> Good for the dairy industry I guess, sell a product for the same price
    > but make 25% of it just air and water. Whoever came up with that
    > insipid, anemic-looking abomination should be forced to eat a whole
    > pound of it, at one sitting, on something hot.
    > Must remember to be much more observant when buying butter!
    >

    It's not *that* bad. I buy both. Hubby uses the spreadable butter
    that comes in a tub (a combination of real butter and olive oil) on
    his toast and I cook with regular butter.

    --
    Food is an important part of a balanced diet.

  5. #5
    John Kuthe Guest

    Default Re: Light butter.

    On Tue, 19 Jun 2012 10:30:44 -0400, Ross@home wrote:

    >Opened a new pound of butter the other morning. Didn't look right,
    >sort of a sickly light yellow. Used it on my breakfast toast, didn't
    >taste right. Checked the label a little more closely. Seems one of the
    >pounds of butter we had picked up when last shopping was "Light"
    >butter. Little banner on the label says "25% less fat". WTF, a pound
    >of fat that is 25% less fat?

    ....

    Kinda the way I felt when I first heard of sugar free candy. I make
    candy for Christmas, and sugar is pretty much the main ingredient in
    candy as far as I know!

    John Kuthe...

  6. #6
    Doug Freyburger Guest

    Default Re: Light butter.

    Ross@home wrote:
    >
    > "Light butter is traditional churned butter that has added air and
    > water and is about 25% lower in butterfat than regular butter. Because
    > of the added water, light butter is best used cold as a spread on
    > bread or crackers and isn’t well suited to cooking or for melting on
    > hot foods such as toast or popcorn. It shouldn’t be used in recipes
    > unless they are specifically created for light butter."


    A cheesy new name for whipped butter then.

  7. #7
    Brooklyn1 Guest

    Default Re: Light butter.

    On Tue, 19 Jun 2012 09:56:25 -0700, sf <[email protected]> wrote:

    >On Tue, 19 Jun 2012 10:30:44 -0400, Ross@home wrote:
    >
    >> Opened a new pound of butter the other morning. Didn't look right,
    >> sort of a sickly light yellow. Used it on my breakfast toast, didn't
    >> taste right. Checked the label a little more closely. Seems one of the
    >> pounds of butter we had picked up when last shopping was "Light"
    >> butter. Little banner on the label says "25% less fat". WTF, a pound
    >> of fat that is 25% less fat?
    >> Some quick research on a dairy-related web site explained that:
    >>
    >> "Light butter is traditional churned butter that has added air and
    >> water and is about 25% lower in butterfat than regular butter. Because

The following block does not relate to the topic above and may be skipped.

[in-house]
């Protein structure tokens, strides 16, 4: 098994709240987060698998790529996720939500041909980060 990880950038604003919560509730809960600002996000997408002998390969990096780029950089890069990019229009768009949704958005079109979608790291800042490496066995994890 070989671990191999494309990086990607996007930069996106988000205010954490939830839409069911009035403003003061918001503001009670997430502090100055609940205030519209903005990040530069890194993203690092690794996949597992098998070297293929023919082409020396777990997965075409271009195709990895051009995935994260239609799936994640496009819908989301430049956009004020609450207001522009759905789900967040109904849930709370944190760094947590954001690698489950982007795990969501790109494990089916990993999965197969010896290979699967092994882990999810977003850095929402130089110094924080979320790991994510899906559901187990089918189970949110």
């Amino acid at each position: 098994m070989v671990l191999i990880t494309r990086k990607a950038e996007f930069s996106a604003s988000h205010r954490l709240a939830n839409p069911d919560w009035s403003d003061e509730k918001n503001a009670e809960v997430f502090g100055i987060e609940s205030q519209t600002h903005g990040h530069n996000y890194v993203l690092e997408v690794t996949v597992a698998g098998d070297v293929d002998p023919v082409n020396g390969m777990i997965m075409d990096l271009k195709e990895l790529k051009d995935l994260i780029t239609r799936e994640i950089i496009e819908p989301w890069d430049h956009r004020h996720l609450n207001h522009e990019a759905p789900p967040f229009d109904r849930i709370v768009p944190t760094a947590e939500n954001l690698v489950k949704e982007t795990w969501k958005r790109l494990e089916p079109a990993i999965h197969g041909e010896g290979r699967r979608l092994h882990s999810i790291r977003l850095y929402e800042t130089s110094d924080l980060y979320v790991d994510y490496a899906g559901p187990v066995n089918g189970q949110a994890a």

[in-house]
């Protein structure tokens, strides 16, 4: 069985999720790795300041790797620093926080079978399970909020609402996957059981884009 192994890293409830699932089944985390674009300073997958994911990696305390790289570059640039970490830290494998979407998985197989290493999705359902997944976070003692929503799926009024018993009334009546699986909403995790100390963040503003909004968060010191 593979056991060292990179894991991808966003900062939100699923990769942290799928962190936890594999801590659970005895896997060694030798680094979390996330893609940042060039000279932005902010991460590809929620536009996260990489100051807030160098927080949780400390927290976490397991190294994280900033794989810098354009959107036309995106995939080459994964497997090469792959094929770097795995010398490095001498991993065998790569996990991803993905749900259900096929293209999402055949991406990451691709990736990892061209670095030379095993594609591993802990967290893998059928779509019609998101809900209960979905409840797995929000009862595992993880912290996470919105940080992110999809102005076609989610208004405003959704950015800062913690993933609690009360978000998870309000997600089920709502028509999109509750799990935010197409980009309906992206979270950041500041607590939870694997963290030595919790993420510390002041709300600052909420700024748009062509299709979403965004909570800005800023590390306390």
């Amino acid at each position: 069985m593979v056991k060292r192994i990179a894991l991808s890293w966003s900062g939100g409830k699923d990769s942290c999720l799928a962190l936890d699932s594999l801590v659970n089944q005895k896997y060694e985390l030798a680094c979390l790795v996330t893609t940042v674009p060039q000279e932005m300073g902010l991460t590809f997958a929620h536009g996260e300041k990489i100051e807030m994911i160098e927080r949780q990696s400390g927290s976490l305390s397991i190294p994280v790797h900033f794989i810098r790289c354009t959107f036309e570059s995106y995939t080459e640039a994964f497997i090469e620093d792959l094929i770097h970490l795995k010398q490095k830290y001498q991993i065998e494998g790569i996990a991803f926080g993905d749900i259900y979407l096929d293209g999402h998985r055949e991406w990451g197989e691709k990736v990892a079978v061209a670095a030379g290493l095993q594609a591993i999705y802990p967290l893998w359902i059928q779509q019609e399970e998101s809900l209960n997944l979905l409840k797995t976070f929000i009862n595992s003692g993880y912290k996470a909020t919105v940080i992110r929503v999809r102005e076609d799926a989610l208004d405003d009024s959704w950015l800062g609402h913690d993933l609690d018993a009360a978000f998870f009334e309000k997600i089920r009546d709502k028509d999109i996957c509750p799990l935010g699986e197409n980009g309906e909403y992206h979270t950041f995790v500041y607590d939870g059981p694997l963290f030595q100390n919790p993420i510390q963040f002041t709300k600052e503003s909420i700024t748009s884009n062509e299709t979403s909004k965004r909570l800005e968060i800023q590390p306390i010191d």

>> of the added water, light butter is best used cold as a spread on
    >> bread or crackers and isn’t well suited to cooking or for melting on
    >> hot foods such as toast or popcorn. It shouldn’t be used in recipes
    >> unless they are specifically created for light butter."
    >>
    >> Good for the dairy industry I guess, sell a product for the same price
    >> but make 25% of it just air and water. Whoever came up with that
    >> insipid, anemic-looking abomination should be forced to eat a whole
    >> pound of it, at one sitting, on something hot.
    >> Must remember to be much more observant when buying butter!
    >>

    >It's not *that* bad. I buy both. Hubby uses the spreadable butter
    >that comes in a tub (a combination of real butter and olive oil) on
    >his toast and I cook with regular butter.


    Wouldn't it make more sense to use regular butter but use like 25%
    less... or is that too difficult for yoose lard asses to comprehend?

  8. #8
    Ross@home Guest

    Default Re: Light butter.

    On Tue, 19 Jun 2012 19:45:01 +0000 (UTC), Doug Freyburger
    <[email protected]> wrote:

    >Ross@home wrote:
    >>
    >> "Light butter is traditional churned butter that has added air and
    >> water and is about 25% lower in butterfat than regular butter. Because
    >> of the added water, light butter is best used cold as a spread on
    >> bread or crackers and isn’t well suited to cooking or for melting on
    >> hot foods such as toast or popcorn. It shouldn’t be used in recipes
    >> unless they are specifically created for light butter."

    >
    >A cheesy new name for whipped butter then.


    Similar I guess.
    The same site as the light butter quote above,
    http://www.dairygoodness.ca/butter/types-of-butter
    has this to say:

    Whipped Butter
    Whipped butter is butter with air whipped into it to make a lighter,
    softer spread. It is often served in restaurants for spreading on
    dinner rolls or pancakes. Whipped butter is not interchangeable with
    regular butter for cooking or baking.

    Ross.
    Southern Ontario, Canada